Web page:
Software glitch behind faulty data in hundreds of patients' medical records

Doctor's office. Photo is illustrative.
Doctor's office. Photo is illustrative. Source: Karin Koppel

Over a period spanning nearly five years, erroneous information regarding the medical records of hundreds of patients ended up in the country's centralized medical record system thanks to a glitch in Perearst3, the electronic medical records (EMR) software used by the Estonia's family doctors. Software developer Medisoft confirms that the bug has been fixed.

Last Thursday, a family medical center reported to the Health and Welfare Information Systems Center (TEHIK) that one of their patients' medical records contained another person's data. TEHIK director Margus Arm told ERR that the patient themselves noticed the error.

It soon became clear that this issue wasn't an isolated one; the first such error occurred on February 12, 2019 already — or four and a half years ago.

"Based on the information we have at this time, there are 672 people involved in whose medical records this error has occurred," Arm revealed. "One person's medical records contain another person's diagnosis and treatment summary."

According to the center director, Medisoft explained that what happened was that when a family doctor had been dealing with two patients at once, and both patients' medical records were open, the doctor made changes to both.

"The error occurred in Medisoft's Perearst3 software, where the doctor may have seen the correct information, but when saving and submitting it to the central system, the document was assembled incorrectly," Arm said.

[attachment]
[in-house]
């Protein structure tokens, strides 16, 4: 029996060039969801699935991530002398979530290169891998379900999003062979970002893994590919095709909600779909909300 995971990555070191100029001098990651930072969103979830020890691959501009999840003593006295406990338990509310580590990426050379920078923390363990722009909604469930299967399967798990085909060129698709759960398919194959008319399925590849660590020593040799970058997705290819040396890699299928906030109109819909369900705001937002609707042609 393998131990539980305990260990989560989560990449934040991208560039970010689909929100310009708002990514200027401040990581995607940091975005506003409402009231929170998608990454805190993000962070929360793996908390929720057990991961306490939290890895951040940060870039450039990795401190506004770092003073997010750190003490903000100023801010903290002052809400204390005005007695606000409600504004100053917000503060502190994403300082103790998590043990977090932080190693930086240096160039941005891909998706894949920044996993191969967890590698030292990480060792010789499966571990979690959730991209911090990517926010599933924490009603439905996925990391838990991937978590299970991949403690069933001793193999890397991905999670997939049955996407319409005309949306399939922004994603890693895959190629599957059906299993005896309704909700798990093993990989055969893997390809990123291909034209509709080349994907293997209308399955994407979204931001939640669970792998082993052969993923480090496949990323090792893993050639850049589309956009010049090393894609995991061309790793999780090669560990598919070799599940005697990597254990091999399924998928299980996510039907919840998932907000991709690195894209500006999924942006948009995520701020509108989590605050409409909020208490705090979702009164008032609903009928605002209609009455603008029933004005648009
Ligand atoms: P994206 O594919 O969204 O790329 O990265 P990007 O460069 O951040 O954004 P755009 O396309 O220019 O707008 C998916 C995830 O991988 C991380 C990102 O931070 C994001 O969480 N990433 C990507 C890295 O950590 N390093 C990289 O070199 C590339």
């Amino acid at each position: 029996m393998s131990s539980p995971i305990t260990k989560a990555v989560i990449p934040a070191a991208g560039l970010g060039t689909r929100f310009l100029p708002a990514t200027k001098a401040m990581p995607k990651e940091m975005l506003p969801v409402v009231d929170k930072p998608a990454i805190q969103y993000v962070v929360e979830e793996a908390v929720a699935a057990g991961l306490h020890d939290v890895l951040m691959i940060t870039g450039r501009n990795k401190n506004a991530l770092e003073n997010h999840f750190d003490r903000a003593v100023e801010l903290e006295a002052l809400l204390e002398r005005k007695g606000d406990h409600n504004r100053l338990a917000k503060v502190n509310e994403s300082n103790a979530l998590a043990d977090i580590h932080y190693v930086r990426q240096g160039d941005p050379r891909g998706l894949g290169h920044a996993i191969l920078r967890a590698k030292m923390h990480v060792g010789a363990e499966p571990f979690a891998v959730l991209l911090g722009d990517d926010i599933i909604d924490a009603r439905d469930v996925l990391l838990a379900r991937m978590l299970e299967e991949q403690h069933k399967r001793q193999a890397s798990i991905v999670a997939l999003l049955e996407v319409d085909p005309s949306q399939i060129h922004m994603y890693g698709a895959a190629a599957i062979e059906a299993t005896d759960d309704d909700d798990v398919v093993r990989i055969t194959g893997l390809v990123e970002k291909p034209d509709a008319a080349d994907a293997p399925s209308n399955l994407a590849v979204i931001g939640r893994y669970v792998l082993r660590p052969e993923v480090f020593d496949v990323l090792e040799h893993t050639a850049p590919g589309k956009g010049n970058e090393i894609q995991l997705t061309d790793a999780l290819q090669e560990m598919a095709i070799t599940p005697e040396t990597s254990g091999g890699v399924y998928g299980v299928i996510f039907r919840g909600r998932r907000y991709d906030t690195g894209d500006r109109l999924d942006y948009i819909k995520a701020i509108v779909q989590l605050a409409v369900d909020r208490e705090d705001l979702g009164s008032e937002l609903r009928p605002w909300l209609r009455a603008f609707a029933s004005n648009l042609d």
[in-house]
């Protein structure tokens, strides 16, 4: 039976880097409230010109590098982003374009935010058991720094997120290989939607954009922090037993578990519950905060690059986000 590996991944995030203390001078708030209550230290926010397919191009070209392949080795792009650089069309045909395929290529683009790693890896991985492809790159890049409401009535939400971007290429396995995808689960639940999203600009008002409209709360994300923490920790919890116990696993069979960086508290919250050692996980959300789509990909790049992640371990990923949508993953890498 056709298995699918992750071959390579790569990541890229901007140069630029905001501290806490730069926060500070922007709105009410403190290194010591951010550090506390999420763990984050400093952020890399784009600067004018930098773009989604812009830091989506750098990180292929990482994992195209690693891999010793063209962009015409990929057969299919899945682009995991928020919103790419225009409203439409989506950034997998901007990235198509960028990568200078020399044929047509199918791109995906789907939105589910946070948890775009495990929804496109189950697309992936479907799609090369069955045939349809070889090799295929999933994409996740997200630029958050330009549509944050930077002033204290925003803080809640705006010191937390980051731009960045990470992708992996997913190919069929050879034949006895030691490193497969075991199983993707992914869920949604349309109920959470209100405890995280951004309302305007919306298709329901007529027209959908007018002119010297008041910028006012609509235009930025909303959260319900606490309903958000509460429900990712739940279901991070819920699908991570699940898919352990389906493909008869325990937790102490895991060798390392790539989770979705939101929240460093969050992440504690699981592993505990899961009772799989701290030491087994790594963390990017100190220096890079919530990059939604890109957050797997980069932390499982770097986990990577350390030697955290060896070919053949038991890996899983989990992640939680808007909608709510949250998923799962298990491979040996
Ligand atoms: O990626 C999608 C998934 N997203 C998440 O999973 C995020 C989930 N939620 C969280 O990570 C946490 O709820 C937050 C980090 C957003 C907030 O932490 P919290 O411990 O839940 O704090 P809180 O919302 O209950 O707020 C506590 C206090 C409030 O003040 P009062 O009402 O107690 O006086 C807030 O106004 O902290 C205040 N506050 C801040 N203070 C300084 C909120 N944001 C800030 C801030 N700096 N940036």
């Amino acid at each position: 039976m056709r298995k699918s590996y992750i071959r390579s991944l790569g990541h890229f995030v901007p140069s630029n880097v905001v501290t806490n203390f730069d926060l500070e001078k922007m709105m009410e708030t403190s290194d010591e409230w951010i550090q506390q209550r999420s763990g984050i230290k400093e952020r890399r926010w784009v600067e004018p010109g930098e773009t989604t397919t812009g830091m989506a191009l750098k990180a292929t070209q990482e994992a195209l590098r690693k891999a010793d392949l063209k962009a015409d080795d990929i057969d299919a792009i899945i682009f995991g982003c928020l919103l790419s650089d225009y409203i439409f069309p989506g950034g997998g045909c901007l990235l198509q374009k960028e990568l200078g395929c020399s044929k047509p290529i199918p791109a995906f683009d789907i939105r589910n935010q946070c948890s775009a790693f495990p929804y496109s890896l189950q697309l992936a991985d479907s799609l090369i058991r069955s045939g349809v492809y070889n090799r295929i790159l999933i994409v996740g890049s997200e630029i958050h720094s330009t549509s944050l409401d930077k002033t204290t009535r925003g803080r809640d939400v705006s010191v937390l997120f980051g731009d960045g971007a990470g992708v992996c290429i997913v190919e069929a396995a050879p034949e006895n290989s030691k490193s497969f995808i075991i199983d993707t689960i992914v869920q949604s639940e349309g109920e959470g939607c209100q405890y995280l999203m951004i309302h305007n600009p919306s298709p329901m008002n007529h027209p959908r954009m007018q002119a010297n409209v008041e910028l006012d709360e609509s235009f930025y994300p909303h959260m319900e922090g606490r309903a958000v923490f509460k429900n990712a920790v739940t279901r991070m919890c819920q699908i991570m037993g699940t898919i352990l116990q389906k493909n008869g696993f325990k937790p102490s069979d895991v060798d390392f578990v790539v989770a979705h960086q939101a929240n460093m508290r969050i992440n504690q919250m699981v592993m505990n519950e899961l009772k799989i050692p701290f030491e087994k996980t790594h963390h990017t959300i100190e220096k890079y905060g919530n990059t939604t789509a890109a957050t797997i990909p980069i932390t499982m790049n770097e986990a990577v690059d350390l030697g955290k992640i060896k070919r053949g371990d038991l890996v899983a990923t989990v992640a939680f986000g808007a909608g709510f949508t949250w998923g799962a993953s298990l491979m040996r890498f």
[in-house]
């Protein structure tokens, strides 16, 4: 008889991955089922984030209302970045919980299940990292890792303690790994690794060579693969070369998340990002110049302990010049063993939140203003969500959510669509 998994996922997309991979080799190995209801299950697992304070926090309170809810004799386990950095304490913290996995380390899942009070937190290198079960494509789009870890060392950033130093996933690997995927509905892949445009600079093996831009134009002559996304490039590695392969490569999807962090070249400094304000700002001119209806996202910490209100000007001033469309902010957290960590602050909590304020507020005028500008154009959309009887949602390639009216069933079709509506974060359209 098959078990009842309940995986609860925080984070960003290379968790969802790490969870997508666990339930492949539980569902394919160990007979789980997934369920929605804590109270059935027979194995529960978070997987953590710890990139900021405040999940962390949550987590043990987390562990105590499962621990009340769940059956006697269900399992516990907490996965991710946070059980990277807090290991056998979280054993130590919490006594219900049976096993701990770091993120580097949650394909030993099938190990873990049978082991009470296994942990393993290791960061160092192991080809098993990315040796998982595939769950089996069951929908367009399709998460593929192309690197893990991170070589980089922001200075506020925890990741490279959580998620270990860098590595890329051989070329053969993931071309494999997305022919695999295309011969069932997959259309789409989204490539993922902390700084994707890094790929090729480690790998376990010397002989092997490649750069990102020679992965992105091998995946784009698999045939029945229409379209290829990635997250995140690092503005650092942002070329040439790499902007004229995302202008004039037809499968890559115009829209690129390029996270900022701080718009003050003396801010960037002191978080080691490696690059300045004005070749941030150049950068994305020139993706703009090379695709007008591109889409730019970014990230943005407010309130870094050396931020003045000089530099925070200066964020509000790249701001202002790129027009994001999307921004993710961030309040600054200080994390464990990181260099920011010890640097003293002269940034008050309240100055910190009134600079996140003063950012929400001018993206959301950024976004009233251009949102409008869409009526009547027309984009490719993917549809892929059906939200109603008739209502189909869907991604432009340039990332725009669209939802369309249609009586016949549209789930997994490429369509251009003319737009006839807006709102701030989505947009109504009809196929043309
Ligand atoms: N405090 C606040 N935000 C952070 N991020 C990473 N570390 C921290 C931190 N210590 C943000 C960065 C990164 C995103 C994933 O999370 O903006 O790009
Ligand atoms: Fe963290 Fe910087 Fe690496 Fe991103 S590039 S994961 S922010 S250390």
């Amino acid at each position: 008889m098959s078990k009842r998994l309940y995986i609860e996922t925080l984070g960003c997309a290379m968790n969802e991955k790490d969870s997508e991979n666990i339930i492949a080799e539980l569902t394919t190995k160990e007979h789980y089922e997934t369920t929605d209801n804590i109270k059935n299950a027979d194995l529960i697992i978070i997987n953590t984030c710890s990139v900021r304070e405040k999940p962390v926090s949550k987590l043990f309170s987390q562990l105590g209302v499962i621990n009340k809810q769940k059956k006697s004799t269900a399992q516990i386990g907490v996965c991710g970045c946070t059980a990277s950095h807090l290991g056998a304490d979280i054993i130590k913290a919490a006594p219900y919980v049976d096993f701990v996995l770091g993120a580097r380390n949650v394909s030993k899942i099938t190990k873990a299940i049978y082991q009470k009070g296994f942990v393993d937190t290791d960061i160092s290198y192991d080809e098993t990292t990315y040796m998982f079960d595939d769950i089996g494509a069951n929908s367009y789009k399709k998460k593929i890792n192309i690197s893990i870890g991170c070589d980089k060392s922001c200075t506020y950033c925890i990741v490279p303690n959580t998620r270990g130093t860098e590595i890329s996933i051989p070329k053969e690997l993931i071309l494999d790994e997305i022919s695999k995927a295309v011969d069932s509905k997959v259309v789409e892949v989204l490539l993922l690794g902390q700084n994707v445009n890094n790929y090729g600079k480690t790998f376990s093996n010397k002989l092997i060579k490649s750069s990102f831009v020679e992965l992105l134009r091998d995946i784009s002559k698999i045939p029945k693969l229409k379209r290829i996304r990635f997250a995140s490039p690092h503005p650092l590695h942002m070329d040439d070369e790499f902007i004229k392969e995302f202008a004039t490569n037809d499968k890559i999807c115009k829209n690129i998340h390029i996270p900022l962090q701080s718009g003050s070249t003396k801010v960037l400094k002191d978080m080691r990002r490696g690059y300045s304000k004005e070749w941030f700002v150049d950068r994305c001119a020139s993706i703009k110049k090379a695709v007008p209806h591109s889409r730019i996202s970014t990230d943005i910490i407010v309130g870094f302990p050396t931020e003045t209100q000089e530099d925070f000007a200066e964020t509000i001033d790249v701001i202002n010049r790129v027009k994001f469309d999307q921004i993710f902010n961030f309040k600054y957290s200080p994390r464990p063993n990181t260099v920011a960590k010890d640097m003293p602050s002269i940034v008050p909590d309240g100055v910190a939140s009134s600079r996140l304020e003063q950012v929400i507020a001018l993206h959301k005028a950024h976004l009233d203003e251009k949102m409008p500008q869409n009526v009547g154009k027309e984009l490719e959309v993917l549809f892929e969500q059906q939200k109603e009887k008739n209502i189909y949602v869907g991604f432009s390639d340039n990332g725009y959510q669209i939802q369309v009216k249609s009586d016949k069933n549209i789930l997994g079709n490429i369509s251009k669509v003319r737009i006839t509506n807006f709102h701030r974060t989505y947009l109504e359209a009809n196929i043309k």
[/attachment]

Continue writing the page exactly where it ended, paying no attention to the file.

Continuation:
"If a doctor had looked at it themselves, then it was taken from the local system, and they may have seen [the data] correctly," he continued, "But what was submitted to the central system — the glitch occurred in submitting, assembling it, and the incorrect data was transmitted."

He added that hopefully the number of medical records affected by the glitch will go down in the course of further data analysis.

"We're currently closing all of the faulty medical records so that no third parties can make faulty decisions based on them, and old, flawed medical records should be fixed in the next few days," Arm said, noting that never have they seen such extensive issues in Estonia's healthcare information system before.

According to the Ministry of Social Affairs' information, one family medical center had reported the software glitch to Medisoft in March already, but at the time, the software developer was unable to recreate the glitch, and didn't inform TEHIK of the problem either.

The Perearst3 EMR software is currently in use by 55 family medical centers across the country. How many wrong treatment decisions have been made as a result of the error still remains to be seen, Arm admitted.

"Incidents happen all the time in the IT world," the center director said. "What's crucial is finding out about them quickly, fixing them, and informing people quickly."


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Editor: Aili Vahtla

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